7. Rip Currents: Rip currents account for more than 80% of near-drownings in our oceans.  Ask about rip currents at your beach.  If you get caught in one don’t panic, breathe deep and swim parallel to shore.
  8. Take Frequent Breaks– Fatigue, sunburn, hypothermia, heat exhaustion and heat stroke can all become problems.  For your health and safety, take frequent breaks from the sun and water with your family and take your children to the restroom.
  9. Look But Don’t Touch– Many birds, turtles and marine life forms often wash up on beaches.  Do not get too close and above all, do not touch the organism.  Your child (ren)  may hurt the creature or it may hurt them!
  10.  Follow You Flags, Check The Conditions Of The Beach– Learn the flag system at your beach and remember, “When in doubt, don’t go out!”  Red– Dangerous conditions, Yellow-Caution: Moderately Dangerous Conditions, and Green– Mild Ocean Conditions.

Source by:  Tom Griffiths

Written by: Kim Hensinger

Pool Safety Tips

Pool Safety Tips

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In order to have a fun and safe summer with your child (ren), here are some easy safety tips to follow around swimming pools.

1.  Never leave your children alone in or near the pool, even  for a moment.

2.  Practice “touch supervision” with the children younger  than 5 years old.  This means that the adult is within an arm’s length of the child at all times.

3.  Keep rescue equipment and a telephone by the pool.

4.  Remove all toys from the pool after use so children aren’t  tempted to reach for them.

5.  Long hair and limbs can get caught in pool drains creating risk for young swimmers.  Make sure that no pool drains are broken or missing.  Even better, if your child has long  hair, pin it up to prevent accidenta lsuction. Know     where  your circuit breaker is for the pool/spa and label it clearly in the event it needs to be shut off during an emergency.

6.  Make sure your child does not run around pools in case it is wet and could cause them to slip.

7.  It is important to be CPR certified or at least know general steps in case of an emergency.

8.  Teach your child to look for other children before sliding or diving into a pool.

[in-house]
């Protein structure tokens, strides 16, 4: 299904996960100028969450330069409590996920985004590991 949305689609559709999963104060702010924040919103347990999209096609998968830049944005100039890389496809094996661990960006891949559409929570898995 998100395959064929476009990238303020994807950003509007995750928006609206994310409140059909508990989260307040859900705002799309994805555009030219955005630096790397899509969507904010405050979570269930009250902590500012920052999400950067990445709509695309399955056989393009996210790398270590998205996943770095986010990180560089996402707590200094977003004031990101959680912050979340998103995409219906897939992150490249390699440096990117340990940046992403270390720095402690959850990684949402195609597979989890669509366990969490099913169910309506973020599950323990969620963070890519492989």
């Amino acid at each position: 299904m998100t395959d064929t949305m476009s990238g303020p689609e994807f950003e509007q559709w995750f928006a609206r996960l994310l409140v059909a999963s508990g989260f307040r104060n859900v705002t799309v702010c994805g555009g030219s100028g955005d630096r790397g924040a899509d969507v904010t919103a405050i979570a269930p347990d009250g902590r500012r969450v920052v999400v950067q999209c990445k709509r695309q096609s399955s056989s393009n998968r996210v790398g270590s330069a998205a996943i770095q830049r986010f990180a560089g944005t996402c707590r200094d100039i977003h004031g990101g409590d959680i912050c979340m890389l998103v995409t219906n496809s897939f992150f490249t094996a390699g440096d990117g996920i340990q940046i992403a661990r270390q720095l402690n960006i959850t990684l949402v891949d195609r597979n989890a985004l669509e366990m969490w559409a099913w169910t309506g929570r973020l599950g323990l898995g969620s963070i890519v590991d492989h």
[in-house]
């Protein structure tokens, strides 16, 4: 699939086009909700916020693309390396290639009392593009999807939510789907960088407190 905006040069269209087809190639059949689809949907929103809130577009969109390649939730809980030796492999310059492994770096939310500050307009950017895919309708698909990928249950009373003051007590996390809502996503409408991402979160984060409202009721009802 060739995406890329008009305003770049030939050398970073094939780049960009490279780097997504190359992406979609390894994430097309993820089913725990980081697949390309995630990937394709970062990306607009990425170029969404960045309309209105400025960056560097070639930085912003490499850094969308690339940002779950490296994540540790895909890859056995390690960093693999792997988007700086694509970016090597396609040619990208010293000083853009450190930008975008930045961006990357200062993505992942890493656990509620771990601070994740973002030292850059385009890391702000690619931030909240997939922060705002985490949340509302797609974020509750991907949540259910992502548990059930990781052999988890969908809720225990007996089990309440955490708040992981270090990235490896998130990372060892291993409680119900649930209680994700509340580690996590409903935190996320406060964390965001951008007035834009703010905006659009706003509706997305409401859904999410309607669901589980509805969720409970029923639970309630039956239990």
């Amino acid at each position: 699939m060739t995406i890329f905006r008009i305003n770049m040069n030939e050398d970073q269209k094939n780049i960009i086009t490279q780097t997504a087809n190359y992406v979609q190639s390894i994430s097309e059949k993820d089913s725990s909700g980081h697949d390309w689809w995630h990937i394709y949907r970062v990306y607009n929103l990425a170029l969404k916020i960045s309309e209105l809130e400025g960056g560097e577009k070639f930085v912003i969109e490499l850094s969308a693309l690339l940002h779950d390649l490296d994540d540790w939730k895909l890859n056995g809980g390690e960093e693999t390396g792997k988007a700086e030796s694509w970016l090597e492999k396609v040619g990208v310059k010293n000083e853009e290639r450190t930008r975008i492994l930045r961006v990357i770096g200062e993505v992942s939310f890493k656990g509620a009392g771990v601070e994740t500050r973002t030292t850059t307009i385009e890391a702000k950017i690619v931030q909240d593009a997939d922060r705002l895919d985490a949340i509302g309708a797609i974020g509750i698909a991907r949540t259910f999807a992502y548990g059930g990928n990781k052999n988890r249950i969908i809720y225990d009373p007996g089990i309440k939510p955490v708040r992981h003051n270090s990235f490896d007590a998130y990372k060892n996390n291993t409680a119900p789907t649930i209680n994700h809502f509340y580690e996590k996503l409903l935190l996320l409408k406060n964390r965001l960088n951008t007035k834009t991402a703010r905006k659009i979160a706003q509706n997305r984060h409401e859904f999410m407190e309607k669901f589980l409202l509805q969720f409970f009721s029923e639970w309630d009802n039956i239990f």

9.  If your child is 4 or older register them for some type of swim class so they get use to the water and general techniques to keep afloat.

10.   Lastly, but most important, keep a watchful eye on your child at all times.  Be observant and responsive to what they are doing. 

The National Safety Council reports that 600 children and adults drown annually in swimming pools, 330 in home pools.  These approaches are just a few that could reduce injuries or fatal harm to your child (ren).  Remember, have fun and enjoy the time with your child (ren) but be SAFE!

Article information given by: tipp (The injury prevention program) and American academy of Pediatrics

Top 5 Day Trips For Kids

Looking for fun and affordable day trips?  Here are the top 5 day trips that help you spend quality time with your children while having fun and educating their young minds at the same time.

Family - Mom Daughter A1.  Adventure Aquarium – This newly renovated facility includes a dozen exhibits that allow you to explore 200,000 square feet of sharks, hippos, exotic animals and sea life from around the world.  It has also added a 4D theatre that teaches your children in a new way about their favorite sea creatures.  You don’t need to go all the way to the beach or ocean to learn about sea life!

1 Aquarium Drive

Camden, NJ


Open 9:30 a.m. to 5:00 p.m.


2.  Camelbeach– Come experience splashing success as you use the 22 waterslides provided at Camelbeach.  You will also have fun participating in miniature golf and bumping boats. For those who just want to relax and swim don’t forget about our competition sized swimming pool which is heated so kids stay warm as they cool off!

Exit 299 I-80

Tannersville, PA


Open 10:00 a.m. to 7:00 p.m.


3.   Dutch Wonderland – Teach your children about the heart of Pennsylvania located in Dutch Country while riding on over 30 rides and experiencing shows for the whole family.  It’s a true KINGDOM FOR KIDS!